Caloptilia betulicola

This moth might be called the Birch Leaf-mining Moth. It is a beautiful, but variable animal. You can best identify it by looking at the warm reddish brown color, the big trousers (the hairs on the legs, also referred to as the 'flag') and the long antennae. There is an extremely similar species though: the more common Caloptilia elongella. Its caterpillars however are found on alder, not birch. The two species may sometimes be told apart by looking at the series of characteristics just mentioned. Usually Caloptilia betulicola has antennae which are about the same length as the entire body and sometimes even longer. Its look-a-like always has slightly shorter antennae. However you can not always rely on this characteristic. To be sure, you have to dissect the animal and study its intimate parts under the microscope. We didn't do that. Thus we can not guarantee the species in the pictures actually is Caloptilia betulicola.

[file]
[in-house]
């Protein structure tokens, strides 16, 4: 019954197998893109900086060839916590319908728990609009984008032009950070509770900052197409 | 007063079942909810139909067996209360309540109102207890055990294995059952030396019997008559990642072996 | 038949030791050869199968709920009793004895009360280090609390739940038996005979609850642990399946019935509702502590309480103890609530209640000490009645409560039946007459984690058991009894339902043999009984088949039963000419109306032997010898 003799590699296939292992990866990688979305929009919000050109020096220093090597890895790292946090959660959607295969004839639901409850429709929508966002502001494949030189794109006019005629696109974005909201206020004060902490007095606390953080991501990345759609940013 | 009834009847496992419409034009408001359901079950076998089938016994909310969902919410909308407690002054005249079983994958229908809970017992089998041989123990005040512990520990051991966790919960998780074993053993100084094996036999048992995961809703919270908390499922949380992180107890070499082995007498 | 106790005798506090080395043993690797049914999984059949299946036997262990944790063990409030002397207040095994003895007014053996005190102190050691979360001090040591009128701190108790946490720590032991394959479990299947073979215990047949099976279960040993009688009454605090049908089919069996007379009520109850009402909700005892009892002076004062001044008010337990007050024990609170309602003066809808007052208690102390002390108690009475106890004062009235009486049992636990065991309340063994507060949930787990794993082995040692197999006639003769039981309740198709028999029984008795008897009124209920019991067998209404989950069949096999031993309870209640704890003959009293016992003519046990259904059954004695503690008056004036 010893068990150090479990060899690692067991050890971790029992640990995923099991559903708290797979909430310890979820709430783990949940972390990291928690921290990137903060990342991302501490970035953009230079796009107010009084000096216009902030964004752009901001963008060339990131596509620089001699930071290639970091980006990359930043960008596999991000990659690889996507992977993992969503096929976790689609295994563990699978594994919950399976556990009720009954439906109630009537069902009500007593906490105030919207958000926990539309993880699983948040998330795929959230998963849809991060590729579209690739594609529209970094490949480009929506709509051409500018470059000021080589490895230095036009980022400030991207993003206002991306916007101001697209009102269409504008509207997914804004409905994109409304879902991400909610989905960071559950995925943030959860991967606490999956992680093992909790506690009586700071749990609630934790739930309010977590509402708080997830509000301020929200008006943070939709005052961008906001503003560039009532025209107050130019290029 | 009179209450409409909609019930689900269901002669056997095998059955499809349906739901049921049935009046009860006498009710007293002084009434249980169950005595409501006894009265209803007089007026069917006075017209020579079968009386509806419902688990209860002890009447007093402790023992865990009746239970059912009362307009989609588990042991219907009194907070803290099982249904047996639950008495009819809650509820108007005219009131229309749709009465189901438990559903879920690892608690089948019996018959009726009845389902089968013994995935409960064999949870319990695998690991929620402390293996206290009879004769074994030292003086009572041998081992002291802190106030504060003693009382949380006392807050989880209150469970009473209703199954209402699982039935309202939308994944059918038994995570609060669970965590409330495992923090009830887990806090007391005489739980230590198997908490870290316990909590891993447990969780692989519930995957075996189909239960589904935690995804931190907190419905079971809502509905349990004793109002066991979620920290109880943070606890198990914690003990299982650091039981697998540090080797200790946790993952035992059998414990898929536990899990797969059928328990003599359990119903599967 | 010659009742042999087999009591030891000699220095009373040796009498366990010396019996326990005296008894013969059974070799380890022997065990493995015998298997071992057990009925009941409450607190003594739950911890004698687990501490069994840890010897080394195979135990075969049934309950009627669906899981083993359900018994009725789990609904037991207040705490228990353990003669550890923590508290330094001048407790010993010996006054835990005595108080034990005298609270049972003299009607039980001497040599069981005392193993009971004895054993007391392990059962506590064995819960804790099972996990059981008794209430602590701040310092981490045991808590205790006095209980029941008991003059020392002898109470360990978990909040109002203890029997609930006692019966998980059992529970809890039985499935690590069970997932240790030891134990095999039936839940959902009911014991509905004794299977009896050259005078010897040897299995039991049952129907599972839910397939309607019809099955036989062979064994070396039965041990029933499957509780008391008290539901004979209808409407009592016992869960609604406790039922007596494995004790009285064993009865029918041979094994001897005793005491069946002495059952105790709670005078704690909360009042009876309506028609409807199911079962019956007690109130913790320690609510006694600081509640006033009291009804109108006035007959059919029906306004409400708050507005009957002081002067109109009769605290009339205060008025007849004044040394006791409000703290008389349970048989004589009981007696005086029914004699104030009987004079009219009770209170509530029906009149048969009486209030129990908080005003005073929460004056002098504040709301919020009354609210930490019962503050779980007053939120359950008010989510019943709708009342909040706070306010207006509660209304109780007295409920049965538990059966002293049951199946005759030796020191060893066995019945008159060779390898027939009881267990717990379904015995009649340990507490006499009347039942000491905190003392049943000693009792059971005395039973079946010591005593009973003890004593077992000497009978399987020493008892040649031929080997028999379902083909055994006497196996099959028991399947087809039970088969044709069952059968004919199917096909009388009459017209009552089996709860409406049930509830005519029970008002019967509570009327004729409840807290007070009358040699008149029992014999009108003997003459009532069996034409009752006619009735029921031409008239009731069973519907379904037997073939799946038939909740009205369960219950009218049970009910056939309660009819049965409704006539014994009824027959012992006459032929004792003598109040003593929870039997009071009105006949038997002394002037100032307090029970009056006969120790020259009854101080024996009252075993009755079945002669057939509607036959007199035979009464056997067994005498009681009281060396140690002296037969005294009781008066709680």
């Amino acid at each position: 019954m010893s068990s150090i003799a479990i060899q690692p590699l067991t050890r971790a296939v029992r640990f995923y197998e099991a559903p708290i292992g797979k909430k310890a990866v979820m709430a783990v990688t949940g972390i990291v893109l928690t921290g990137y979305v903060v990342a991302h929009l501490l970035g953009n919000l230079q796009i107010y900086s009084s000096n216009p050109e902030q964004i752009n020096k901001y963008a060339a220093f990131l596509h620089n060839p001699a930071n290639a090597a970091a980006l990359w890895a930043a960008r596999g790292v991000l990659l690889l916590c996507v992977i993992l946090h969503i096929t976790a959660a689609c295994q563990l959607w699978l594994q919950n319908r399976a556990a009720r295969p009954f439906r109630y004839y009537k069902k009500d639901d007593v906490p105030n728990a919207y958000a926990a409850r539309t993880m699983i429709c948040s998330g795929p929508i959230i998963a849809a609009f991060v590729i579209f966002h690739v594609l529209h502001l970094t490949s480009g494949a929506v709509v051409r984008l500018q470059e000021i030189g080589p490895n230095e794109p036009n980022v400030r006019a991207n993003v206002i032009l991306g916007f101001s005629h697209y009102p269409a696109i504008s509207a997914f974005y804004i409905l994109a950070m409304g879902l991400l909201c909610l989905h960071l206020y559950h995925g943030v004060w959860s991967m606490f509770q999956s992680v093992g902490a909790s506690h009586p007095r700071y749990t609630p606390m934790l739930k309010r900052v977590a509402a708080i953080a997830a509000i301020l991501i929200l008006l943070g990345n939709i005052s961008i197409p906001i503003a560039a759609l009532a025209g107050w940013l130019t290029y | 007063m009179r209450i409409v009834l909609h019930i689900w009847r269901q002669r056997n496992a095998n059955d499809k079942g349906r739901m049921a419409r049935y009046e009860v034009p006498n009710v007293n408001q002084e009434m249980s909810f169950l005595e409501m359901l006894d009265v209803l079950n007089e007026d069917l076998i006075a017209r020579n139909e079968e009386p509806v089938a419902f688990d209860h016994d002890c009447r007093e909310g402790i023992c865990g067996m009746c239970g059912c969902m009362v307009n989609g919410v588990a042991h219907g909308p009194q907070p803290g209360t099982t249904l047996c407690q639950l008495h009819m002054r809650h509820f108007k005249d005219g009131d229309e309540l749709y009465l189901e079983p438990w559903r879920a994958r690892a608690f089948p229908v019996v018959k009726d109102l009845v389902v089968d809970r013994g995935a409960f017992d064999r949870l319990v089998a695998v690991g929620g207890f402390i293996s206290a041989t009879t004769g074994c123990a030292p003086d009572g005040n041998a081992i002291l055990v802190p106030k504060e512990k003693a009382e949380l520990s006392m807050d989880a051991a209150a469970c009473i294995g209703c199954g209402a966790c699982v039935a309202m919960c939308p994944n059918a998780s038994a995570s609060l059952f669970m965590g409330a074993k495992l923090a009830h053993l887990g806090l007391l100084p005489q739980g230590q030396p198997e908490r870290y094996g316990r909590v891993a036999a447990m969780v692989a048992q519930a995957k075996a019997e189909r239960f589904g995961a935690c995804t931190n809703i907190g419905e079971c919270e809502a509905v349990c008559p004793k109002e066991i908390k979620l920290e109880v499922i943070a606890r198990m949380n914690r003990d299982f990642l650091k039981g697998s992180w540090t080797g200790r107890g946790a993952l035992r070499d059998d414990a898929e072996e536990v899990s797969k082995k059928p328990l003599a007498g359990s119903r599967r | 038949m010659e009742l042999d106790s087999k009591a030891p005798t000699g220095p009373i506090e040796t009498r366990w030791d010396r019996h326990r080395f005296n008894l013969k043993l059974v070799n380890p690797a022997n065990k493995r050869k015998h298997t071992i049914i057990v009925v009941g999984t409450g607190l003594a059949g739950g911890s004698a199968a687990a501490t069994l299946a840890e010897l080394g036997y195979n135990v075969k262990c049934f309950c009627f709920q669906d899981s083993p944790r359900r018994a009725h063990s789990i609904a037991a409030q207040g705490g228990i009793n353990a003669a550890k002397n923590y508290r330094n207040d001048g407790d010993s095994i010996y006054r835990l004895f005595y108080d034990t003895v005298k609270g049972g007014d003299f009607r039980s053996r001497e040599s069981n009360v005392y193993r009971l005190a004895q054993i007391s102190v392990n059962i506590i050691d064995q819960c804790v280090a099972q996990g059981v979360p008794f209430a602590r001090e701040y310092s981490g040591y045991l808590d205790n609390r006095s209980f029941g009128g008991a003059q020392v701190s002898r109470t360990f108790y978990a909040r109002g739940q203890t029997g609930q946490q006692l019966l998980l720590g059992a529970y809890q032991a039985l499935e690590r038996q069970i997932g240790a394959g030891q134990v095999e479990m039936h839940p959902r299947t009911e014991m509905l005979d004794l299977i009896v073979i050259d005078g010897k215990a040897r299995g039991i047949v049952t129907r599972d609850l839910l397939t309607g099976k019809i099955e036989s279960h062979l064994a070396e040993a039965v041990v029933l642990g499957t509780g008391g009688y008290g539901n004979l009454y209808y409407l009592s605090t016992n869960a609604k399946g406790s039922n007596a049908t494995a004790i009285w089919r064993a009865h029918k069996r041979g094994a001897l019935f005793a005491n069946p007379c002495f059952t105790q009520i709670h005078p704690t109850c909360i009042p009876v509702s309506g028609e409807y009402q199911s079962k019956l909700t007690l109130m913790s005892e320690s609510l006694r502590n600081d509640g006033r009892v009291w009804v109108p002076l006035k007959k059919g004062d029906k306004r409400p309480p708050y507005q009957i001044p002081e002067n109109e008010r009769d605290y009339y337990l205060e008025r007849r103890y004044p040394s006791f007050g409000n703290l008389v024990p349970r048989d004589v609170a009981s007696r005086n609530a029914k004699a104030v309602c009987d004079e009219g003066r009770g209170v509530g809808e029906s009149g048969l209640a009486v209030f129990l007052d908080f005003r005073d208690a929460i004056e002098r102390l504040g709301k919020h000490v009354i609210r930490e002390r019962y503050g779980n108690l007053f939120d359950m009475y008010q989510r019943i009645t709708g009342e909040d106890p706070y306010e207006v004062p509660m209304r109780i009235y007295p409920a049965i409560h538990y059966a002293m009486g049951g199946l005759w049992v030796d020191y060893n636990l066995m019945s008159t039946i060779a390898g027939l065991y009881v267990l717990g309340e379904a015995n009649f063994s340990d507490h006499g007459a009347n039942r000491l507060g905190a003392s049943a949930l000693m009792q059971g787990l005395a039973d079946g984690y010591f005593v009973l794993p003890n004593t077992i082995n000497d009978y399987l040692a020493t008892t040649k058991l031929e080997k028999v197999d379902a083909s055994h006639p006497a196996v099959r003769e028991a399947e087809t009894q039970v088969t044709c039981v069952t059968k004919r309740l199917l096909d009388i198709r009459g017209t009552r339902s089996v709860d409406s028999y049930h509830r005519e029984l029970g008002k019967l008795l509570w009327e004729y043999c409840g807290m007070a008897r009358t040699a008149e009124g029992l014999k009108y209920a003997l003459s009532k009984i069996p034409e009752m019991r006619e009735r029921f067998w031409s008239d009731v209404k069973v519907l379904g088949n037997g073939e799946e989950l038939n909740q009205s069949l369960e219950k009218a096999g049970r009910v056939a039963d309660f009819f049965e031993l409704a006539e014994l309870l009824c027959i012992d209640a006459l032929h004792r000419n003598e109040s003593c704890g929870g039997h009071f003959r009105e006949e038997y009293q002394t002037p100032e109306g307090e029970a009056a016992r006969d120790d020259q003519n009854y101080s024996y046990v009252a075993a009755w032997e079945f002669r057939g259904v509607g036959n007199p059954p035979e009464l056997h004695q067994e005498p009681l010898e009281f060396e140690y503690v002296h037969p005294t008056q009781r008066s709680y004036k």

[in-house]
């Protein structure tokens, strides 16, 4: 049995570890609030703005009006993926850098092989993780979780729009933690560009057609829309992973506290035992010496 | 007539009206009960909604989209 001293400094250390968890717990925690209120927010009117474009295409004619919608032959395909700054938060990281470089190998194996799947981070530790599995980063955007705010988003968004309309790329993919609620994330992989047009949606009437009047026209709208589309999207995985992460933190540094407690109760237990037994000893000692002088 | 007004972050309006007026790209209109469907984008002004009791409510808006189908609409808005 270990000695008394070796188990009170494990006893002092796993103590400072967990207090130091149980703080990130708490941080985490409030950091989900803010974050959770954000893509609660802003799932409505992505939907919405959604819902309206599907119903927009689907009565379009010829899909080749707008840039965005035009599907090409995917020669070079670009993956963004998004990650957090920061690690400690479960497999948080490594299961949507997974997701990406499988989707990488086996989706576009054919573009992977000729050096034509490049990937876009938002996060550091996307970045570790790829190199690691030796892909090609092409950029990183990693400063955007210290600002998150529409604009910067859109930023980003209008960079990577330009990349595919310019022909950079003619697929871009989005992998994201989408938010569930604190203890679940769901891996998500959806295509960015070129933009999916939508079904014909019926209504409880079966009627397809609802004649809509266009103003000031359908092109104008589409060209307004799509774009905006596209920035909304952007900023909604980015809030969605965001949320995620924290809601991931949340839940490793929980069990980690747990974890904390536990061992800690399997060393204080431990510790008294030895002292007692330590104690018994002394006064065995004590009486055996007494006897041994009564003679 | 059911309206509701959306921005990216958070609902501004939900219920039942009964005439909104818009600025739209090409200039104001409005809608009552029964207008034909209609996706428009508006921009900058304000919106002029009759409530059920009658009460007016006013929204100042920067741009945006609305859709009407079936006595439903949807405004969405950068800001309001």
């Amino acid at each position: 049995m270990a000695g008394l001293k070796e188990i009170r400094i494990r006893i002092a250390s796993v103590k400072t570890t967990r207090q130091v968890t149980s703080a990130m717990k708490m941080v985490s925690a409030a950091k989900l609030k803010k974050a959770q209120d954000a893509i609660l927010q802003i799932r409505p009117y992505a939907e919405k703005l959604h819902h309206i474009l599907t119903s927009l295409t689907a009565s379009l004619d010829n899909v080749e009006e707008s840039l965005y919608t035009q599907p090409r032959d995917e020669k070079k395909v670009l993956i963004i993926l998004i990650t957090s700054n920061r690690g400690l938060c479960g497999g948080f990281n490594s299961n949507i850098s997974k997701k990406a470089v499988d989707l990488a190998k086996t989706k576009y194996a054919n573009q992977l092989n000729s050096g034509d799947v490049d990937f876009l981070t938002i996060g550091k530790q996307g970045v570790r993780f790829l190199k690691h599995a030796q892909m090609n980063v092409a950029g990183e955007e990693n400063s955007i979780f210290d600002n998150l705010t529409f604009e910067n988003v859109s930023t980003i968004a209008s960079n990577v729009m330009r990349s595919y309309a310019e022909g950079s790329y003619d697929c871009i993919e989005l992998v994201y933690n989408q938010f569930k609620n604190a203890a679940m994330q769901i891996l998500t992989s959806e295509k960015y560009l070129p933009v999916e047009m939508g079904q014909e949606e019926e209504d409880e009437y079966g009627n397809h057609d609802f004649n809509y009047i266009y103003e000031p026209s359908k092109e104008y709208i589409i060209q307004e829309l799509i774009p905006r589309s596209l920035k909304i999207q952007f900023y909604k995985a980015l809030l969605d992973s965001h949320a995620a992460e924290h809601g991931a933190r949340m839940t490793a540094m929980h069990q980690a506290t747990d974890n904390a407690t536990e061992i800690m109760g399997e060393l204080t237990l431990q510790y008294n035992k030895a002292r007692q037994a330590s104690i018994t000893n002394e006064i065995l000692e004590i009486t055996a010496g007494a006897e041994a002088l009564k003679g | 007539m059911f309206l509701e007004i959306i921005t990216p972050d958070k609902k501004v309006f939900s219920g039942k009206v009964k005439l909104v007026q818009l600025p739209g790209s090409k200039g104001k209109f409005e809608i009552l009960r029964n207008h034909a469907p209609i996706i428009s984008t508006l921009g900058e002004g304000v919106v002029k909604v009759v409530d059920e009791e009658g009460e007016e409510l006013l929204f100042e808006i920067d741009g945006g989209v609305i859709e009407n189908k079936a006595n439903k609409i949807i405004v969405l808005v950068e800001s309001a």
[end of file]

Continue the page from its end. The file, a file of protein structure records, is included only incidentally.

Like the scientific name of the species indicates this animal depends on birch for its caterpillars. When the larvae hatch they mine a leaf. This means they enter the leaf and live inside of it. The first instar eats a tiny, hardly visible mine. The next instar however more or less eats in circles, expanding the mine in all directions, thus making a blotch in the leaf. The manure is deposited in one heap in one corner of the mine. The second instar usually makes the blotch on the underside of a leaf. Blotches on the upperside do exist though. Later instars are too big to live inside a leaf. They get out and roll up a leaf, or just the edge of the leaf. Pupation takes place in a strong, shiny cocoon which is attached to the side of a leaf. Acording to some, Caloptilia betulicola prefers young birches, including (wild) shoots.

In most of Britain this species has two broods. The autumn generation is on the wing in October and November looking for a suitable place to overwinter. In March they start flying again and the eggs are usually deposited in April and May. In May we usually find great numbers of active caterpillars. In June there is little activity. The moths are dying and most caterpillars have pupated. In July and August the summergeneration is on the wing. The moth is attracted to light, but in extremely small numbers only. Mainly due to mix ups with the extremely similar Caloptilia elongella the exact status of Caloptilia betulicola is vague, but probably it is less common and a rather local species.